According to The Intercept, Google faces a number of substantial barriers before it can launch its new search app in China, including approval from officials in Beijing and “confidence within Google” that the app will be better than its main rival in China, Baidu.

Google previously offered a censored version of its search engine in China between 2006 and 2010, before pulling out of the country after facing criticism in the US. (Politicians said the company was acting as a “functionary of the Chinese government.”) In recent months, though, the company has been attempting to reintegrate itself into the Chinese commercial market. It launched an AI research lab in Beijing last December, a mobile file management app in January, and an AI-powered doodle game just last month.

Although this suggests Google is eager to get a slice of China’s huge market of some 750 million web users, ambitions to relaunch its search engine may yet go nowhere. Reports in past years of plans to bring the Google Play mobile store to China, for example, have so far come to nothing, and Google regularly plans out projects it ultimately rejects.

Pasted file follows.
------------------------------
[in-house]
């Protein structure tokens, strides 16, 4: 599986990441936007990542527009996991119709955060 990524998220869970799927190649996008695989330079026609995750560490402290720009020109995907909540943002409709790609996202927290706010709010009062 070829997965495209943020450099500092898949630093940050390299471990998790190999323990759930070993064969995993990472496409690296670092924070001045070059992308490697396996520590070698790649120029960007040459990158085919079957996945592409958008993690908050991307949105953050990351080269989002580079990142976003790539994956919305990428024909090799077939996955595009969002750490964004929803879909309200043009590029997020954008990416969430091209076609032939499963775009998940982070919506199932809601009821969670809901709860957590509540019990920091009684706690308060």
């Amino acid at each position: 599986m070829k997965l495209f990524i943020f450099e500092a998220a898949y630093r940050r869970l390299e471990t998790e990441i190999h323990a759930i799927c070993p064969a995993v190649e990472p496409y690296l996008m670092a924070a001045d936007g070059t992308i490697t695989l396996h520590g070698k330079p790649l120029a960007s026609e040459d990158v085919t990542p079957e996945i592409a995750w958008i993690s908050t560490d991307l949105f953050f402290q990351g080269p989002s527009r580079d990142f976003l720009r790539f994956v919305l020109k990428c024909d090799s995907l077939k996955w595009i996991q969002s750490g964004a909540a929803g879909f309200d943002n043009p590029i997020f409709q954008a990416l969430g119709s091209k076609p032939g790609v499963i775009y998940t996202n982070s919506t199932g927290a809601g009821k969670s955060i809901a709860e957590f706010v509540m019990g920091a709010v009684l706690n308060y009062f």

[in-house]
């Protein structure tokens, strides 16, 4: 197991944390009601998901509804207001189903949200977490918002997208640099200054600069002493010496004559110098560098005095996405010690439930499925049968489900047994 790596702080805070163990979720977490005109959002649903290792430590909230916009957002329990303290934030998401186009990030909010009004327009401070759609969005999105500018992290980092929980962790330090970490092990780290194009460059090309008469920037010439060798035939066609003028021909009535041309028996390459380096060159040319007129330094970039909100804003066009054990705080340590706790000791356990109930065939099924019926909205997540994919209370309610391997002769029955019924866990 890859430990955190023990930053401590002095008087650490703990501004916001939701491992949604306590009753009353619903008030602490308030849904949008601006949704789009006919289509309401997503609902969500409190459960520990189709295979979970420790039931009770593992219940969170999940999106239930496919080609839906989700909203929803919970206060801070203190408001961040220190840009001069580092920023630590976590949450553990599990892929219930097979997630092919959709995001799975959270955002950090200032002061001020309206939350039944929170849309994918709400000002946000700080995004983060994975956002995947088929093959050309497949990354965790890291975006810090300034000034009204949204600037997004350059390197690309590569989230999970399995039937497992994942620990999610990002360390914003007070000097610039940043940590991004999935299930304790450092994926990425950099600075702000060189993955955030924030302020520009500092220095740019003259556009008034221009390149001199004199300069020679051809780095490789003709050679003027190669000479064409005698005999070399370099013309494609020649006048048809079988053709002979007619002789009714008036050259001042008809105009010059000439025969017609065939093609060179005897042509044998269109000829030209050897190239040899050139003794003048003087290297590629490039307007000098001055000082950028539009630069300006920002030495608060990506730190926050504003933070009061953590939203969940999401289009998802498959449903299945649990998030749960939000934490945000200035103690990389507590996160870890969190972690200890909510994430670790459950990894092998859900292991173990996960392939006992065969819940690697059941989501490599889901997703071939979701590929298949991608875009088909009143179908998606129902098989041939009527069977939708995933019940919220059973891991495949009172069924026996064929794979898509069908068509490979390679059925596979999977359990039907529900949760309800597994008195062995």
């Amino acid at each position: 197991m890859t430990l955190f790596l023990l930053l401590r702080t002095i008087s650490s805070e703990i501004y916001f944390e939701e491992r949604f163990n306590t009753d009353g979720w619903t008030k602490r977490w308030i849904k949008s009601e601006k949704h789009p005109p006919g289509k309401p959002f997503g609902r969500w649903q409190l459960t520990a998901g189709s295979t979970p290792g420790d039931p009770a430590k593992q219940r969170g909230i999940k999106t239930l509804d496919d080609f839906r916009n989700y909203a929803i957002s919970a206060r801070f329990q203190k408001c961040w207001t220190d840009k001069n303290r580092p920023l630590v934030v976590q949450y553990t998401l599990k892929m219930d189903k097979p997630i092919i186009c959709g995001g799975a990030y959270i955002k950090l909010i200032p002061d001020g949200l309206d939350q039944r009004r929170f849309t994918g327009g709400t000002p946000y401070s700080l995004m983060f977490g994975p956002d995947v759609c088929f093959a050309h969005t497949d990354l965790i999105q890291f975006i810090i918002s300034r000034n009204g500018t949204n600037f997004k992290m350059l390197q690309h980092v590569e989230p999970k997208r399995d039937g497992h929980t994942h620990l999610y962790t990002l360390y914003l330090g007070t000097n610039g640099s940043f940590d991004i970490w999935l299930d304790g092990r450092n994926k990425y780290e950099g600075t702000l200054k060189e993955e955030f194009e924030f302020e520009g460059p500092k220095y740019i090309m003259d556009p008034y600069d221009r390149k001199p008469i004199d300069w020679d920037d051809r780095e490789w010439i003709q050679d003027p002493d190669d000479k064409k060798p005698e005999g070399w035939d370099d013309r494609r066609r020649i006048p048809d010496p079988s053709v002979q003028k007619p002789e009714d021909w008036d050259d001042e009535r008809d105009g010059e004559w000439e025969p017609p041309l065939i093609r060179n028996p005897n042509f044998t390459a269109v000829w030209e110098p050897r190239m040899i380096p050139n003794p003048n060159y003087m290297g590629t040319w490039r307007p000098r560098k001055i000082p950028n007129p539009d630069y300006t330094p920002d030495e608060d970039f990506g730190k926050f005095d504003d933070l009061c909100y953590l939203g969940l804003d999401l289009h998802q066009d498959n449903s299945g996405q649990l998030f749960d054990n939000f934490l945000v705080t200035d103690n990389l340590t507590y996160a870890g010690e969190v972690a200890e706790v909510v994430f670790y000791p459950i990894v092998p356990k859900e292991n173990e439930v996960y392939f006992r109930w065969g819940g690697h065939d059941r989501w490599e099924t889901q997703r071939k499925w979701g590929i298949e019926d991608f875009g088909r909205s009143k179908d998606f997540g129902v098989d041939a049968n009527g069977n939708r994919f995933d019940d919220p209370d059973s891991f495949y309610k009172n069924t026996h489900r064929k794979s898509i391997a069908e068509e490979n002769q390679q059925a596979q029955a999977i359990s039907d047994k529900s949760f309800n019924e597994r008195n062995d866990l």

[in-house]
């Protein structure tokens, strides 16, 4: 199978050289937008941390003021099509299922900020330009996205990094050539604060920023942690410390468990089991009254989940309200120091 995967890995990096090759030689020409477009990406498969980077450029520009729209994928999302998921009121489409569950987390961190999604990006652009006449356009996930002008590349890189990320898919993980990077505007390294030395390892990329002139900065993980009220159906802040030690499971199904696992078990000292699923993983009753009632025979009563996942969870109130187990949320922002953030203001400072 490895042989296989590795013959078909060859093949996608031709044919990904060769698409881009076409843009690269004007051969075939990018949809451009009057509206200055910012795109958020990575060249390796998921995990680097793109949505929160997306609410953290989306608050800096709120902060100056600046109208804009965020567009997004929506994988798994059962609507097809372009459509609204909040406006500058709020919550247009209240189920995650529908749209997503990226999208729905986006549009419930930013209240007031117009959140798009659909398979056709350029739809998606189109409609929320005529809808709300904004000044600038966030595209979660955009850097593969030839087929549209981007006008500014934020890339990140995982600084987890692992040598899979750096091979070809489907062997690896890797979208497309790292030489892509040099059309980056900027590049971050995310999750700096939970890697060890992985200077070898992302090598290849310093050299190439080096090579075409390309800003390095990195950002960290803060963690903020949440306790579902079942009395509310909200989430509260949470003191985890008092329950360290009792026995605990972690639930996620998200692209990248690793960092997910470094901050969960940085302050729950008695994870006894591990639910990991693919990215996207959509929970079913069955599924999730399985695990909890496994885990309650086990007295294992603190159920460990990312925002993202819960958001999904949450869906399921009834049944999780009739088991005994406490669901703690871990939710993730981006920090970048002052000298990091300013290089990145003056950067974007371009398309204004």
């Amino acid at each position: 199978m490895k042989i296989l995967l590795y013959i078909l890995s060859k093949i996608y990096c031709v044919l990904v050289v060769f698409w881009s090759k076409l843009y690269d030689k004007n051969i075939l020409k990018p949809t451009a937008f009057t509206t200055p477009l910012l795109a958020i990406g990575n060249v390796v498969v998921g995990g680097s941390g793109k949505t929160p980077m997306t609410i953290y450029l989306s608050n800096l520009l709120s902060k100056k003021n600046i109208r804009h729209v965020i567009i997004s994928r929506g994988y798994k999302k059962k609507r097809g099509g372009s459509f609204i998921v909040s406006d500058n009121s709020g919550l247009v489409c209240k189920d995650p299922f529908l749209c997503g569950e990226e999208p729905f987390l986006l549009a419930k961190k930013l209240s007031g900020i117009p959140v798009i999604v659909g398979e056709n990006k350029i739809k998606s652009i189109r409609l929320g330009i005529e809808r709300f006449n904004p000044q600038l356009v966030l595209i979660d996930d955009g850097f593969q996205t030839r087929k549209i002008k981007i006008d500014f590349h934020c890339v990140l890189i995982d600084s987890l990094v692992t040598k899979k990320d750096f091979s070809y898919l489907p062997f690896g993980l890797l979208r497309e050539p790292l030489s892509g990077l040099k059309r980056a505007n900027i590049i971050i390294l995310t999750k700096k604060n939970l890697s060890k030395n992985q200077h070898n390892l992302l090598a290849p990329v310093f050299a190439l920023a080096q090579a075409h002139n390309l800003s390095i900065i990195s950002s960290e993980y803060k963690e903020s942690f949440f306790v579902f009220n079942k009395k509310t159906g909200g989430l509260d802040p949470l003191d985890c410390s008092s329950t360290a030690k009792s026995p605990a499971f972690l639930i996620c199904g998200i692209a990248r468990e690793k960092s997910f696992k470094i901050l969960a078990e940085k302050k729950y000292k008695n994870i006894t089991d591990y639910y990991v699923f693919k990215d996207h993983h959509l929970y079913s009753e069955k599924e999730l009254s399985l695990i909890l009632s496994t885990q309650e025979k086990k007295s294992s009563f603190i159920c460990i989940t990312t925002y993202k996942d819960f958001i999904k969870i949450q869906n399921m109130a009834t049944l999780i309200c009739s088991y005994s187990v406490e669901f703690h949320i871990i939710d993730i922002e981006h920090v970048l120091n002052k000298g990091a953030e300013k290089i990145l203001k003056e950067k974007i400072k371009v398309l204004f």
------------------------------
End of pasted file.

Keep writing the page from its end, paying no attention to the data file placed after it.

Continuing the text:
Notably, relations between China and the US have worsened in recent weeks due to trade tariffs imposed by President Trump. The Interceptreports that despite this Google staff have been told to be ready to launch the app at short notice. The company’s search engine chief, Ben Gomes, reportedly told employees last month that they must be prepared in case “suddenly the world changes or [President Trump] decides his new best friend is Xi Jinping.”